Pick your events carefully
Many networking events happen in the evening, which for introverts is the worst time of day. For introverts, socialising can be really draining and attempting to do this after a full day’s work can just feel too much. After a hard day’s work, the last thing I want to do is socialise – especially where that socialising involves me pitching my business and coming across as being interesting and charismatic! If you struggle with evening events, try a breakfast networking meeting. That way you’ll be meeting people on top form rather than simply mustering up all of the energy you can find to just be there!
One of the hardest things when it comes to networking for introverts is breaking into conversation. Yet we also are hyper aware that standing in the corner waiting for someone to talk to us really isn’t very likely! I used to get really anxious about this – until I realised that most people are very accommodating and by simply asking “Would you mind if I join your conversation?” most people will be very welcoming. To ensure you don’t feel like you’ve just barged in on a conversation – show respect to the group by asking what they were previously discussing or jump in with a question about them.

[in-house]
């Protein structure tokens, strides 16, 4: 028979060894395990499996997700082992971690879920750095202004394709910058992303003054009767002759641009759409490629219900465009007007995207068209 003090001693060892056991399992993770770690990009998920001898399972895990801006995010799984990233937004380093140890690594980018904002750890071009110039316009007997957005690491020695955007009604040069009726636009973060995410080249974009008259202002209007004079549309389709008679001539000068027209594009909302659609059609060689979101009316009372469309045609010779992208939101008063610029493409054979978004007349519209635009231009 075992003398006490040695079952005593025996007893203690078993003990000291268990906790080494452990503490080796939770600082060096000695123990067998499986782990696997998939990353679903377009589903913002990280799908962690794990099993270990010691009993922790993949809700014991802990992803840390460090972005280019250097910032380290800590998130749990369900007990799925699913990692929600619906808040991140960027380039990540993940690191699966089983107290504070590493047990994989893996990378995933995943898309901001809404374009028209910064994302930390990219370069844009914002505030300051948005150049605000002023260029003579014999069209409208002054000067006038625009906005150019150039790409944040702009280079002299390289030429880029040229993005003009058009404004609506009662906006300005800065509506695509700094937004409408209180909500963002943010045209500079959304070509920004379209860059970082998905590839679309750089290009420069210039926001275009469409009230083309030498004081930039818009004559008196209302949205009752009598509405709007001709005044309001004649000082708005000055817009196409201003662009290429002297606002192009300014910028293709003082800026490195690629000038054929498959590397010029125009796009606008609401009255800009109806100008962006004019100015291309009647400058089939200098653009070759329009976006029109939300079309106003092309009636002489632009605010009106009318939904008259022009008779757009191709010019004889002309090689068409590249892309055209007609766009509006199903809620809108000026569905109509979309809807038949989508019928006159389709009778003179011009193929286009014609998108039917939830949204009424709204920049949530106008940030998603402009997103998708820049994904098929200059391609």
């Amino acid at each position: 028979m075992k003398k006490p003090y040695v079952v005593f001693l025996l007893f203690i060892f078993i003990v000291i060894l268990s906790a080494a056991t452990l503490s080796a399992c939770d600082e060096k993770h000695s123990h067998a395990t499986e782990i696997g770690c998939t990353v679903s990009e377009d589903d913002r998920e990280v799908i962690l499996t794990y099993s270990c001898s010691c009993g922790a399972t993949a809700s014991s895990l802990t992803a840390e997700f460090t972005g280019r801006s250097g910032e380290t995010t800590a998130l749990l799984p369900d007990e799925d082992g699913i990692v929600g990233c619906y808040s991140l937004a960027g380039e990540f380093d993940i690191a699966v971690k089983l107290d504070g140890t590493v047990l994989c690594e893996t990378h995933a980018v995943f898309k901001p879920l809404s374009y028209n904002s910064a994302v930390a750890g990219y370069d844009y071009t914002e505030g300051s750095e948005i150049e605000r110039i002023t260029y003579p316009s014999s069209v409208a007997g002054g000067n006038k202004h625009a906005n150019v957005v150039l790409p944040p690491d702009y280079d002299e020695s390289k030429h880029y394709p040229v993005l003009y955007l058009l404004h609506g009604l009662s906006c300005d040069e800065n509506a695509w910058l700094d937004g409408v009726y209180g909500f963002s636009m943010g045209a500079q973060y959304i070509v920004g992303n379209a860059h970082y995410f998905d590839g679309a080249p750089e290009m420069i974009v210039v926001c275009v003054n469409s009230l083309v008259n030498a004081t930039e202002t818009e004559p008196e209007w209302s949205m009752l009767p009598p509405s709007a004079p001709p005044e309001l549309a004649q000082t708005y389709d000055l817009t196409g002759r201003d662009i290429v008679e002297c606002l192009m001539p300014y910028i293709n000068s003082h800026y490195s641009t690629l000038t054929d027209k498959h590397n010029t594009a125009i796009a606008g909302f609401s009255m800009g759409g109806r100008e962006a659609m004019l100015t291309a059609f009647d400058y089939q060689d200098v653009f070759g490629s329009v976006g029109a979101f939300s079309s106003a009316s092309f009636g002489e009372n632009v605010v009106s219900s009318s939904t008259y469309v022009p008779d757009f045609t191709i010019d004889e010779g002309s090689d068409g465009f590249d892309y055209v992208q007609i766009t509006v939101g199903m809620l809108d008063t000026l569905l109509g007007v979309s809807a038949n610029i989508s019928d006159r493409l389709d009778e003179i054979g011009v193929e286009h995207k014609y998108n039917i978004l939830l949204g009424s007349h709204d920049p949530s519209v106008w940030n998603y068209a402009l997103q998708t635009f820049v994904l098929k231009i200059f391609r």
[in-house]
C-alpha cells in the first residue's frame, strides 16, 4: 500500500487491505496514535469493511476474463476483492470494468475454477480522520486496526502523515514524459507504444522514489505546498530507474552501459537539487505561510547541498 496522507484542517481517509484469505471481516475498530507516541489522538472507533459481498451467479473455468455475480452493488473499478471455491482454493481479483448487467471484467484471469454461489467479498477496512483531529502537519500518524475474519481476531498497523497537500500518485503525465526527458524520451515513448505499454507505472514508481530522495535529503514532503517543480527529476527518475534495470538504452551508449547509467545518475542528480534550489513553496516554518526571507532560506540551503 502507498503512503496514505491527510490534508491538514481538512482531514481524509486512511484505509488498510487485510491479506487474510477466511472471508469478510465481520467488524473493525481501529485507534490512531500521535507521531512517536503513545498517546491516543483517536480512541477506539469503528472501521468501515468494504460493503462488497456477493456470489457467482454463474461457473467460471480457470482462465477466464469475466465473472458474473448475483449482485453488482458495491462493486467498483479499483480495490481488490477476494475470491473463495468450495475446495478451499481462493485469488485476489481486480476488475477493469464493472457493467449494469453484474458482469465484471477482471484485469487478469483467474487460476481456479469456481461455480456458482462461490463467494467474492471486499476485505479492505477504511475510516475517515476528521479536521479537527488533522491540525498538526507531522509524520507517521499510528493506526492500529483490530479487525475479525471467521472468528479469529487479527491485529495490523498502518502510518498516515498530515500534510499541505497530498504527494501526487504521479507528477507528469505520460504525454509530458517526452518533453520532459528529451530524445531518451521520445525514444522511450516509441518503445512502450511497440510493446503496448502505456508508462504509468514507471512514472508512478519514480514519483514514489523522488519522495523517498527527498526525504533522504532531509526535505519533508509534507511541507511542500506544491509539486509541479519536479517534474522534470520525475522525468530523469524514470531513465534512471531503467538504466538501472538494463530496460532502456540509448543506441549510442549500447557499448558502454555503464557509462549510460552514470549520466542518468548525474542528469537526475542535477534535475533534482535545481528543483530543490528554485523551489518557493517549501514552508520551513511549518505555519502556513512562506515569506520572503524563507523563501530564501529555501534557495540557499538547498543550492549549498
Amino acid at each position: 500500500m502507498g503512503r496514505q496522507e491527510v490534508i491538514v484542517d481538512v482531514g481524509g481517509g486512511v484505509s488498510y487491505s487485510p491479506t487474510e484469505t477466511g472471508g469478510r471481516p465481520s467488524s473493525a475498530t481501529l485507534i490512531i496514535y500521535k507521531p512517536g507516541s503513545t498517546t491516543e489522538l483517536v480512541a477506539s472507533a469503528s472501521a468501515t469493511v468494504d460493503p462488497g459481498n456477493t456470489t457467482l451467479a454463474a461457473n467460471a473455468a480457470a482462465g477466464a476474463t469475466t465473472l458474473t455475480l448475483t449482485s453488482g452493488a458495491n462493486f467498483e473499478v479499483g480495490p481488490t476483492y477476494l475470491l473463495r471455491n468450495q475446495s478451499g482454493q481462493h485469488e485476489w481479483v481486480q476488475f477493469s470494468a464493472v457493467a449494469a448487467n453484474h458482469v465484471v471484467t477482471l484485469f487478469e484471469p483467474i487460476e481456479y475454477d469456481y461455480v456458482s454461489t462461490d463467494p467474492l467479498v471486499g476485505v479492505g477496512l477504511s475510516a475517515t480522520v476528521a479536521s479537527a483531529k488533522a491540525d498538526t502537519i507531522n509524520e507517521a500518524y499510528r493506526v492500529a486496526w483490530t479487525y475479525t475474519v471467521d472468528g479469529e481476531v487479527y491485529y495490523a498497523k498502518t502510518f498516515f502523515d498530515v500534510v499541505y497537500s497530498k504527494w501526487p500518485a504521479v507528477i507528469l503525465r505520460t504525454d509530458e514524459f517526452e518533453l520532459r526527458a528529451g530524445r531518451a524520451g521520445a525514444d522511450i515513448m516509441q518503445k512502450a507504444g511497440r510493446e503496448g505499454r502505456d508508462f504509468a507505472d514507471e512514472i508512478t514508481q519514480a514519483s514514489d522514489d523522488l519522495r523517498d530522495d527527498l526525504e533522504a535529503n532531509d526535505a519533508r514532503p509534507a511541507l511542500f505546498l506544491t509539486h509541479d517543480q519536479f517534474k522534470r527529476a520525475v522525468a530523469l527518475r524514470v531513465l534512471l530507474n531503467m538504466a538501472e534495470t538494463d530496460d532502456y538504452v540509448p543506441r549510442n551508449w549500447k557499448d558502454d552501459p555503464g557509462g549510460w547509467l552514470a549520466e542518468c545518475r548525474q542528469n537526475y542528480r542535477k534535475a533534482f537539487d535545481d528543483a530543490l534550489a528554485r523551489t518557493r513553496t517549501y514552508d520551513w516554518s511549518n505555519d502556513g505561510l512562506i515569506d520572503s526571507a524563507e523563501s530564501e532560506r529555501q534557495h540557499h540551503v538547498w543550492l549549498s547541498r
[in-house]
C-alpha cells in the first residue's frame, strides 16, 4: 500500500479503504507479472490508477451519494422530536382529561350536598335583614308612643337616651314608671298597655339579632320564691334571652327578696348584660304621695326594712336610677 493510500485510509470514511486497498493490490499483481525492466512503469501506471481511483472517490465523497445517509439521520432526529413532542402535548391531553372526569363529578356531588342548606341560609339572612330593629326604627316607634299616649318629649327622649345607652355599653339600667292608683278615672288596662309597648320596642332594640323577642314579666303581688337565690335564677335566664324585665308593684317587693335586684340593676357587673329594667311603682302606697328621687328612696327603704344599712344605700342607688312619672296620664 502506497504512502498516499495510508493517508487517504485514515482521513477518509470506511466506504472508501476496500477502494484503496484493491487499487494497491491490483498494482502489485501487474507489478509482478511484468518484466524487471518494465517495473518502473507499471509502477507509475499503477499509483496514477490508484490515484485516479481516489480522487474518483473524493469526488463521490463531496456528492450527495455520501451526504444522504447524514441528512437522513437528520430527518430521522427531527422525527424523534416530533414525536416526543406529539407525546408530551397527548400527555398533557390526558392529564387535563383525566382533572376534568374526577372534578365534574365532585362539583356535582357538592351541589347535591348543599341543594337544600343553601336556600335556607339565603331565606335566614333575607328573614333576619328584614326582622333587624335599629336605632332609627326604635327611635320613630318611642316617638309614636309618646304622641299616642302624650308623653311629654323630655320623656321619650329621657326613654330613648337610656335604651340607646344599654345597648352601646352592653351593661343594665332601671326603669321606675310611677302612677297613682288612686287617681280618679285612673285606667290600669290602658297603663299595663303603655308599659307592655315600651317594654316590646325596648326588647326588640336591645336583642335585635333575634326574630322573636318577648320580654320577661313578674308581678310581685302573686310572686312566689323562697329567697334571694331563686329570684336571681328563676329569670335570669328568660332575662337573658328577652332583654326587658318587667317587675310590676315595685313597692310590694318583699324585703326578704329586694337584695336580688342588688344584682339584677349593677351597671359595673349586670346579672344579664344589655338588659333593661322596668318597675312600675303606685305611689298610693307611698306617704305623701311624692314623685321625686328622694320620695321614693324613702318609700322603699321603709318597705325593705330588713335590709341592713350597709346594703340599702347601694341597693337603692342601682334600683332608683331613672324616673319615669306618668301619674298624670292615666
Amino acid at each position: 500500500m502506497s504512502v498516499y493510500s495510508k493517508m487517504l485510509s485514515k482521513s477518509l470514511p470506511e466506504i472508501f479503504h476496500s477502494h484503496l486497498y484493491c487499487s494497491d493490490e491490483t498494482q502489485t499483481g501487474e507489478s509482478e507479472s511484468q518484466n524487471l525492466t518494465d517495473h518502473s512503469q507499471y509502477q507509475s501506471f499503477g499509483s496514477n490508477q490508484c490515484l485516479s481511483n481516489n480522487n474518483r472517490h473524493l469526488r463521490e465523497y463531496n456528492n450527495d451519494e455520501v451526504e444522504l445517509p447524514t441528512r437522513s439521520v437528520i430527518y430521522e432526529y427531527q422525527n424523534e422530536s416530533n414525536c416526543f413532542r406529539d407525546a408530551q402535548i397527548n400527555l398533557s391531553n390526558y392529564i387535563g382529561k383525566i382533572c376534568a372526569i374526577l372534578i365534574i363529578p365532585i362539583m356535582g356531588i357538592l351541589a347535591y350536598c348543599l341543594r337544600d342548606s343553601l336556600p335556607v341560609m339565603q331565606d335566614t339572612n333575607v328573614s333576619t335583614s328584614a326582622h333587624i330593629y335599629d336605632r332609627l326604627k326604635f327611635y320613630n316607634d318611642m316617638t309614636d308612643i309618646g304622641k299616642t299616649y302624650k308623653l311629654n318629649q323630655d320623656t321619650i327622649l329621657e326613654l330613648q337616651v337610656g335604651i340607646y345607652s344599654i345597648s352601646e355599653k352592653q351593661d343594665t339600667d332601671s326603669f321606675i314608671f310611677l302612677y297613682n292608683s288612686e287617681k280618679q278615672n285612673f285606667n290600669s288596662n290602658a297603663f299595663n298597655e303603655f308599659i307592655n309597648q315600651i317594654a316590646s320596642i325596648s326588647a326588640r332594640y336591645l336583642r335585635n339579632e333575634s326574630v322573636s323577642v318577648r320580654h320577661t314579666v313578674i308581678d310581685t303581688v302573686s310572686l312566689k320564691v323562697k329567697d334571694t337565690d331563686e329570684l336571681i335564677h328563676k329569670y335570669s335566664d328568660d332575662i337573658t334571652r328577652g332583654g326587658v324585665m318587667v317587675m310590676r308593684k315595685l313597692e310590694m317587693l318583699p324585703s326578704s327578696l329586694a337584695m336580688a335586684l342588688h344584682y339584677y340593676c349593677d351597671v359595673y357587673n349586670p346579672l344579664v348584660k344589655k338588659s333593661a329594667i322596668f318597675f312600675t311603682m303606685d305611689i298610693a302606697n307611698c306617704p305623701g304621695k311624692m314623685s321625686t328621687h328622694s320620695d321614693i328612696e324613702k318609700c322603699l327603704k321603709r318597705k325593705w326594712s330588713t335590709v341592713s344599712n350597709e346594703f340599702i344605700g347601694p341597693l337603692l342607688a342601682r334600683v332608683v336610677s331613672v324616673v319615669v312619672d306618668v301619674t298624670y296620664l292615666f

Reading the room
Introverts are constantly aware of how other people are thinking and feeling, this means if we interrupt a conversation and are greeted with slight hostility or resentment that we’d broken up an engaging conversation – we are likely to pick up on this immediately. Not only this, but we’ll feel terrible for doing so and it will make us reluctant to “interrupt” another conversation. This is unfortunately a bit of an occupational hazard of networking events – but there are some ways of avoiding it. Try scanning the room looking at people’s body language – do they look like they know each other? Are they often looking away from the conversation – seeing who else is about? Try and take notice of these small things before joining a conversation – after doing this a few times you’ll start to notice who will be more approachable.